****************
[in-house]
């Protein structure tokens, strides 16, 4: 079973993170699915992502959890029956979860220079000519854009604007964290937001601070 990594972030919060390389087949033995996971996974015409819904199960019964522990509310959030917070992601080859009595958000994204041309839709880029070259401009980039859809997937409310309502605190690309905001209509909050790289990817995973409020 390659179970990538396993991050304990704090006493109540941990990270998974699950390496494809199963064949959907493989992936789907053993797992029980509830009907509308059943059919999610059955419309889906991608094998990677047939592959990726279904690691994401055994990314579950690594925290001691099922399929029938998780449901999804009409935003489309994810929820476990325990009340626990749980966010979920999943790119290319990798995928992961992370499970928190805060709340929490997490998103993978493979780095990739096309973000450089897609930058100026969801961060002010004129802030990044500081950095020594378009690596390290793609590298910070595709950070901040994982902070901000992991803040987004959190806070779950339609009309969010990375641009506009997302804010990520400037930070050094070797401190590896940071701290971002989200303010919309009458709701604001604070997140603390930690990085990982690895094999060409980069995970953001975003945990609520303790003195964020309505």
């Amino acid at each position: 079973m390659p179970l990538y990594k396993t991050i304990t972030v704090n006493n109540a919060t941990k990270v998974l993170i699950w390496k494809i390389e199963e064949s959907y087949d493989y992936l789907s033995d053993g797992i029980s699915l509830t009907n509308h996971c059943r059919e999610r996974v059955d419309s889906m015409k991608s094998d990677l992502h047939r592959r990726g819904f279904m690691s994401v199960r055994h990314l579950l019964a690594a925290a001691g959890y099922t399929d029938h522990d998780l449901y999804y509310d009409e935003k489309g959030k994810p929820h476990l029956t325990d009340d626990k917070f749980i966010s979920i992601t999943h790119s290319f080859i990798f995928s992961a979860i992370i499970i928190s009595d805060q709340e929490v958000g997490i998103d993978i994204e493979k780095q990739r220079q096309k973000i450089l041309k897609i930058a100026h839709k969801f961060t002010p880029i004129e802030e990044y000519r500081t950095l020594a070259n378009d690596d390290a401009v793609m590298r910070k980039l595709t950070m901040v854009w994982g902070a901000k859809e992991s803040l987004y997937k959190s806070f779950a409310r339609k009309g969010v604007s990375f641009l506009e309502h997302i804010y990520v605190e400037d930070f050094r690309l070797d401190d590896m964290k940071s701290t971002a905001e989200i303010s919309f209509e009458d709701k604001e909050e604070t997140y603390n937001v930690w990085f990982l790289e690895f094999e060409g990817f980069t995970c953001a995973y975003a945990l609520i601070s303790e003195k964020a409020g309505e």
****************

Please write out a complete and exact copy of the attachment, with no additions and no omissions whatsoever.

[in-house]
């Protein structure tokens, strides 16, 4: 079973993170699915992502959890029956979860220079000519854009604007964290937001601070 990594972030919060390389087949033995996971996974015409819904199960019964522990509310959030917070992601080859009595958000994204041309839709880029070259401009980039859809997937409310309502605190690309905001209509909050790289990817995973409020 390659179970990538396993991050304990704090006493109540941990990270998974699950390496494809199963064949959907493989992936789907053993797992029980509830009907509308059943059919999610059955419309889906991608094998990677047939592959990726279904690691994401055994990314579950690594925290001691099922399929029938998780449901999804009409935003489309994810929820476990325990009340626990749980966010979920999943790119290319990798995928992961992370499970928190805060709340929490997490998103993978493979780095990739096309973000450089897609930058100026969801961060002010004129802030990044500081950095020594378009690596390290793609590298910070595709950070901040994982902070901000992991803040987004959190806070779950339609009309969010990375641009506009997302804010990520400037930070050094070797401190590896940071701290971002989200303010919309009458709701604001604070997140603390930690990085990982690895094999060409980069995970953001975003945990609520303790003195964020309505």
């Amino acid at each position: 079973m390659p179970l990538y990594k396993t991050i304990t972030v704090n006493n109540a919060t941990k990270v998974l993170i699950w390496k494809i390389e199963e064949s959907y087949d493989y992936l789907s033995d053993g797992i029980s699915l509830t009907n509308h996971c059943r059919e999610r996974v059955d419309s889906m015409k991608s094998d990677l992502h047939r592959r990726g819904f279904m690691s994401v199960r055994h990314l579950l019964a690594a925290a001691g959890y099922t399929d029938h522990d998780l449901y999804y509310d009409e935003k489309g959030k994810p929820h476990l029956t325990d009340d626990k917070f749980i966010s979920i992601t999943h790119s290319f080859i990798f995928s992961a979860i992370i499970i928190s009595d805060q709340e929490v958000g997490i998103d993978i994204e493979k780095q990739r220079q096309k973000i450089l041309k897609i930058a100026h839709k969801f961060t002010p880029i004129e802030e990044y000519r500081t950095l020594a070259n378009d690596d390290a401009v793609m590298r910070k980039l595709t950070m901040v854009w994982g902070a901000k859809e992991s803040l987004y997937k959190s806070f779950a409310r339609k009309g969010v604007s990375f641009l506009e309502h997302i804010y990520v605190e400037d930070f050094r690309l070797d401190d590896m964290k940071s701290t971002a905001e989200i303010s919309f209509e009458d709701k604001e909050e604070t997140y603390n937001v930690w990085f990982l790289e690895f094999e060409g990817f980069t995970c953001a995973y975003a945990l609520i601070s303790e003195k964020a409020g309505e």